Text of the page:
"CSTA continues to work collaboratively within the CS community to identify the needs of CS teachers, supporting professional growth and creating professional learning communities to best prepare these educators to teach and learn," says CSTA Executive Director Jake Baskin.

“We believe that elementary CS education is the foundation of overcoming the digital divide, and that family engagement is a unique and largely untapped resource in advancing such learning. We are pleased to be collaborating with Infosys Foundation USA to bring Family Code Night to thousands of families in elementary schools across North Carolina through a new statewide model with a group of outstanding collaborating organizations,” says John Pearce, Founder, Family Code Night.

The Hispanic Heritage Foundation believes all youth including Latinos deserve access to technology-based programs and have an opportunity to innovate and enter the workforce in a stronger position which will help America move forward,” said Antonio Tijerino, President and CEO of HHF. “We are energized by the commitment of Infosys Foundation USA and the other partners for their vision and leadership in CS.”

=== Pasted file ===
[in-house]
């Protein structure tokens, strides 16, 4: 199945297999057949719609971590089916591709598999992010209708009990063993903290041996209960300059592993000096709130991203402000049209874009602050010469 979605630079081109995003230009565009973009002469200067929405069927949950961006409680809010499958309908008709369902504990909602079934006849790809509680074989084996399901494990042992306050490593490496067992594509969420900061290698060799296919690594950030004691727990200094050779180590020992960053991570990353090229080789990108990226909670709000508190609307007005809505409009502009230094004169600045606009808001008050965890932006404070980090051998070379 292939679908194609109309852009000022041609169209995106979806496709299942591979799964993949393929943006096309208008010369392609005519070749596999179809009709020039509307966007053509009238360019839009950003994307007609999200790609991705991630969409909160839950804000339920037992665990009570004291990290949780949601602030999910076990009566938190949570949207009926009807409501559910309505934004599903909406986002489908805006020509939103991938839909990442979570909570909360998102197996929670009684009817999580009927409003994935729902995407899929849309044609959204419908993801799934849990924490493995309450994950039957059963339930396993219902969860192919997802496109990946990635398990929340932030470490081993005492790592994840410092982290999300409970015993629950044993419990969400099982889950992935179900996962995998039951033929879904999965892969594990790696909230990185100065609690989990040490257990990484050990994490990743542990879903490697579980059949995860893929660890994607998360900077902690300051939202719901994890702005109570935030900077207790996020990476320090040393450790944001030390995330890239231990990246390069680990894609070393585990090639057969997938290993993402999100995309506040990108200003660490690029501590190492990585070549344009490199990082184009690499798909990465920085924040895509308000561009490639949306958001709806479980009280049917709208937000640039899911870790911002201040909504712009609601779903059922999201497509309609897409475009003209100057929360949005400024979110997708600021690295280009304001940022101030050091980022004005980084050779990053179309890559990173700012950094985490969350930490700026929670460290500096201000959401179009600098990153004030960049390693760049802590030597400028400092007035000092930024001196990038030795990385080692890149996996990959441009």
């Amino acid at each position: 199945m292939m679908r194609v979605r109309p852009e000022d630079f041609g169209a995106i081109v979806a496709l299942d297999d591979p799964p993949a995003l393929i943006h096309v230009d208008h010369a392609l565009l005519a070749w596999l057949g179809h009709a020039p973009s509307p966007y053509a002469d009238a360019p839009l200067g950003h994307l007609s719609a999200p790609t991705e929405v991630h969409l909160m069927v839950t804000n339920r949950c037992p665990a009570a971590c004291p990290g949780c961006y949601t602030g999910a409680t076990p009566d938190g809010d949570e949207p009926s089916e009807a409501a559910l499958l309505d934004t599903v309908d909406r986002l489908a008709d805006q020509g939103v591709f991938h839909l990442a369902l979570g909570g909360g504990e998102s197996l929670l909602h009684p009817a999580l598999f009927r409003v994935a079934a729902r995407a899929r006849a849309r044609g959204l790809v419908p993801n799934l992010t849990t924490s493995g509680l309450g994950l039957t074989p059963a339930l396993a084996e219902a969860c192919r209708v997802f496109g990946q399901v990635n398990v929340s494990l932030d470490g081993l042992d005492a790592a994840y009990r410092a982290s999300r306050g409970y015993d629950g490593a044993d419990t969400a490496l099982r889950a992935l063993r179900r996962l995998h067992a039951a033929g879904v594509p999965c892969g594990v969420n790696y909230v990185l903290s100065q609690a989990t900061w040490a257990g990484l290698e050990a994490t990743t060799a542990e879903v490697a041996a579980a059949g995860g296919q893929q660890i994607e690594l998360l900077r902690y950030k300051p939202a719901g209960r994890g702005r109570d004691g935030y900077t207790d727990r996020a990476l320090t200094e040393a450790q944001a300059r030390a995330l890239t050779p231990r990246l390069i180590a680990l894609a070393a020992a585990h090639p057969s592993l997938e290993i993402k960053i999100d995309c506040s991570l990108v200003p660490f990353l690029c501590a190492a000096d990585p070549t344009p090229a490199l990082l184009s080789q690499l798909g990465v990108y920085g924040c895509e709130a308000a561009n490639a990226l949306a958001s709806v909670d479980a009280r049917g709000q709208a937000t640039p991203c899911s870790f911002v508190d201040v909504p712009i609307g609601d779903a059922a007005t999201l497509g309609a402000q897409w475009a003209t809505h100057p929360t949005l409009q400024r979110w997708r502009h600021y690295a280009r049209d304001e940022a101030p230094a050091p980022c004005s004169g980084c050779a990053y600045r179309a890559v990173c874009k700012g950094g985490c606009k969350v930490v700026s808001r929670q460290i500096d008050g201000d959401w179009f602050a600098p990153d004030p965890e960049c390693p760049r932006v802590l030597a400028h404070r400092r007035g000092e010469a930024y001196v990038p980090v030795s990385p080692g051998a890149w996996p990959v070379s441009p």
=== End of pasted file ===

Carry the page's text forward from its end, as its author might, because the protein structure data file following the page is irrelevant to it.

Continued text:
“Our teachers are committed to excellence and equity in the classroom, and ensuring access to high quality STEM education and exposing students to the wonders of computer science are important parts of that work,” says Cullen White, Teach For America’s managing director of computer science. “With the support of Infosys Foundation USA, we're pursuing innovative programming that helps ensure more teachers in high-needs schools can bring computational thinking learning experiences to their classrooms, helping bridge the digital divide and inspiring students to become creators of technology.”